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Princeton Goes Big in Bid for Net-Zero Campus


By Dan Hounsell Green
princeton green

Institutional and commercial facilities are undertaking a range of changes to both their processes and projects to minimize facilities’ impact on the environment and even achieve net-zero carbon emissions. For engineering and maintenance managers in many organizations, the process is a gradual process of upgrading buildings, systems and components as resources become available. Then there is Princeton University. 

To meet its energy needs and achieve net-zero emissions by 2046, the university has undertaken a complete rethinking of the way it uses and supplies energy in every lab, every office, every dorm room, in each parking lot and garage — even on pathways and playing fields. 

“The groundwork for this massive undertaking is being installed now as the university undergoes one of the most extensive building programs in its history over the next decade,” according to the university. “Like most institutions, Princeton has relied primarily upon energy sources — primarily steam heat and electricity — that are powered by burning fossil fuels. Today, the university is moving toward a system that will employ a combination of combustion-free technologies to optimize and reduce overall energy usage and eliminate carbon emissions.” 

Princeton is phasing out steam generation for heating and implementing a new low-temperature heating water energy system driven by electric heat pumps, thermal storage, and geo-exchange, which captures heat from inside buildings in the summer and stores it in the ground until it is needed again in the winter. 

The district energy system simultaneously will provide for the university’s other major energy needs: heating water for domestic hot water and heating spaces; chilled water for cooling spaces and equipment such as lasers, electron microscopes, CT scanners and computer facilities; and delivering electricity via a microgrid. It will be powered largely by electricity generated from renewable sources, including Princeton’s own supply of solar energy.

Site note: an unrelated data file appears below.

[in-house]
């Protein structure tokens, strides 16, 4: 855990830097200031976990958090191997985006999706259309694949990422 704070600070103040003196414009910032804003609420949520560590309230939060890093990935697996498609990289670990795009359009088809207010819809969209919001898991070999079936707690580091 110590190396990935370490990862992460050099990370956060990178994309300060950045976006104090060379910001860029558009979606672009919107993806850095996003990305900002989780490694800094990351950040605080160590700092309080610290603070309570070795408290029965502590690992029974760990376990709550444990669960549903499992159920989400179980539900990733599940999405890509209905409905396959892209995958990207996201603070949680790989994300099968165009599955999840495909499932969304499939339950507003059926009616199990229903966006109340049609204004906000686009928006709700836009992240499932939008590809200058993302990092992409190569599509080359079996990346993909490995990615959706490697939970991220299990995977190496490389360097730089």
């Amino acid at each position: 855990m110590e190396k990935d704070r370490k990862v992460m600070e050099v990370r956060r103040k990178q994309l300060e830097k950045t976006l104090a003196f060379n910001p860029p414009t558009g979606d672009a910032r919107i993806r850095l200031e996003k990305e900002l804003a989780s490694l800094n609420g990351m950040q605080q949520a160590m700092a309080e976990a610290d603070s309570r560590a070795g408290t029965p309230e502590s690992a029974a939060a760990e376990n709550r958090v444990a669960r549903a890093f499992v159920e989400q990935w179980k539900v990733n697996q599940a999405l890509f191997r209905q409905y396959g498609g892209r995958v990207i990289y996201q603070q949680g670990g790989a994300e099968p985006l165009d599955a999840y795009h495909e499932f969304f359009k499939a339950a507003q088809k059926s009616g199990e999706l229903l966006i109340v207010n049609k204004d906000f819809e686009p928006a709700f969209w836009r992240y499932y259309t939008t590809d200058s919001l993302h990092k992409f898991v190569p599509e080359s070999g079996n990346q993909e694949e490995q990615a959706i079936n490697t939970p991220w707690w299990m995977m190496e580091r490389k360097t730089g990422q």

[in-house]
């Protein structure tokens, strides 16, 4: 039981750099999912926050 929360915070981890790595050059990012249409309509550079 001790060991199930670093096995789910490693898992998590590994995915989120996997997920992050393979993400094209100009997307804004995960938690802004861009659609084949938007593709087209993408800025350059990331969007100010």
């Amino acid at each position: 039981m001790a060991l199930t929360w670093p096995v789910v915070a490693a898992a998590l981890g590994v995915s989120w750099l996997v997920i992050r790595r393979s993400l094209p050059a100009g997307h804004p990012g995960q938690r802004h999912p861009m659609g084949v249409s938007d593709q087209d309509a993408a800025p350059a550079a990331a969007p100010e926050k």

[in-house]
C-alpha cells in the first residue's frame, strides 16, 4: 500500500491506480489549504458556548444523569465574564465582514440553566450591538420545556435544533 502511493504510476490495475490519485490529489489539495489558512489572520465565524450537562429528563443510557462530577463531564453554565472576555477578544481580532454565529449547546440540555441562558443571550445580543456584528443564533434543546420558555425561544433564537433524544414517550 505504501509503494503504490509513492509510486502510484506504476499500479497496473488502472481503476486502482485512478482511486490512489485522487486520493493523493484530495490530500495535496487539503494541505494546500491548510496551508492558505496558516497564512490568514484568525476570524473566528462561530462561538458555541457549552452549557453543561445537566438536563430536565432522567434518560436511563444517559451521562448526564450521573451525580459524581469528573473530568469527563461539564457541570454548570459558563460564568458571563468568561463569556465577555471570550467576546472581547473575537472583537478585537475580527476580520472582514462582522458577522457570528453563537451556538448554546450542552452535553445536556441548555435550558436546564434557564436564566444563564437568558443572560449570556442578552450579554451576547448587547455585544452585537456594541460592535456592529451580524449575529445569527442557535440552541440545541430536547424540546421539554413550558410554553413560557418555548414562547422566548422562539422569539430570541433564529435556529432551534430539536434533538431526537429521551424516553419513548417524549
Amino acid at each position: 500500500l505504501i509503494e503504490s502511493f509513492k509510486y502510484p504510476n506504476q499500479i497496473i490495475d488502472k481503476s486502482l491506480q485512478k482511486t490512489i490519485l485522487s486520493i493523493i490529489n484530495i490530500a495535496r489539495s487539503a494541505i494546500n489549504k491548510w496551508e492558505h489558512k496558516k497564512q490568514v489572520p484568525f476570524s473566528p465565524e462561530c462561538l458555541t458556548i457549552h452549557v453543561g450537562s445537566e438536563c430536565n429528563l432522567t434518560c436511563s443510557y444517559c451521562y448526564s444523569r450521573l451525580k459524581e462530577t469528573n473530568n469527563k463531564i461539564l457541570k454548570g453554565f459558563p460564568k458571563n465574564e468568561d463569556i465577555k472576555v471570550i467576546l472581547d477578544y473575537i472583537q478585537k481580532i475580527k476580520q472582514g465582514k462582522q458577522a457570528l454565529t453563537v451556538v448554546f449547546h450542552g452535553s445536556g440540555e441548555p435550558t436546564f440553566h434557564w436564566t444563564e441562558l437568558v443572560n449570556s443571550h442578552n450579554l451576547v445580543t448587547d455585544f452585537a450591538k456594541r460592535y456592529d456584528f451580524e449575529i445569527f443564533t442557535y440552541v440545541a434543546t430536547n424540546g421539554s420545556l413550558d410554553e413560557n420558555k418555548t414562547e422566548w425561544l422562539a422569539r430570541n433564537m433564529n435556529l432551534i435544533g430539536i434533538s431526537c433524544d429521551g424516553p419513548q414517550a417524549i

“By 2046, we should have a super energy-efficient campus with a system that’s super reliable, and one that’s fully powered through renewable energy,” said Ted Borer, director of Princeton’s energy plant. “Princeton has the opportunity to lead by example, so even in our facilities, people are going to look at us and say, ‘Wow, now that I see what Princeton has done, I get it. I can follow their thought process at my facility.’ We can influence thousands, tens of thousands, even millions of others by our actions on campus.” 

The university is on its way to making significant shifts in its energy use, as mapped out in the Net-Zero America report from Princeton. Every scenario proposed by the researchers involved massive investments in energy efficiency, extensive electrification in transportation and buildings, energy storage and unprecedented expansion of clean energy production. Princeton’s steam distribution system runs through a network beneath the campus and serves 180 buildings, some dating back to the 1700s. 

“It’s a fairly inefficient delivery system, and we can do much, much better than that,” Borer said. “We estimate that 20 percent of the energy we create never makes it to the buildings. It’s lost out into the ground, which is colder than the steam in the pipe.”  

Princeton’s new hot-water heating system has many advantages compared to steam. Primarily, it operates at a far lower temperature, which requires less energy. While buildings on campus have traditionally received steam heat at 450 degrees, they will now be supplied with hot water heat at 140 degrees. 

To reduce the overall load on the new system, Princeton is improving the efficiency of its existing buildings. This process can involve replacing single-pane windows with double- or even triple-pane windows. It also involves adding insulation where needed and air sealing buildings to eliminate the loss of heat in the winter and cooled air in the summer. 

Life-cycle cost analysis shows it is less expensive to build, maintain and operate the new systems than it is to continue operating the existing systems. 

Says Borer, “Overall, upgrading the buildings and converting from steam to district hot water, using heat pumps, thermal storage and geo-exchange should result in the university heating and cooling systems requiring about one-sixth as much input energy as they do today.” 

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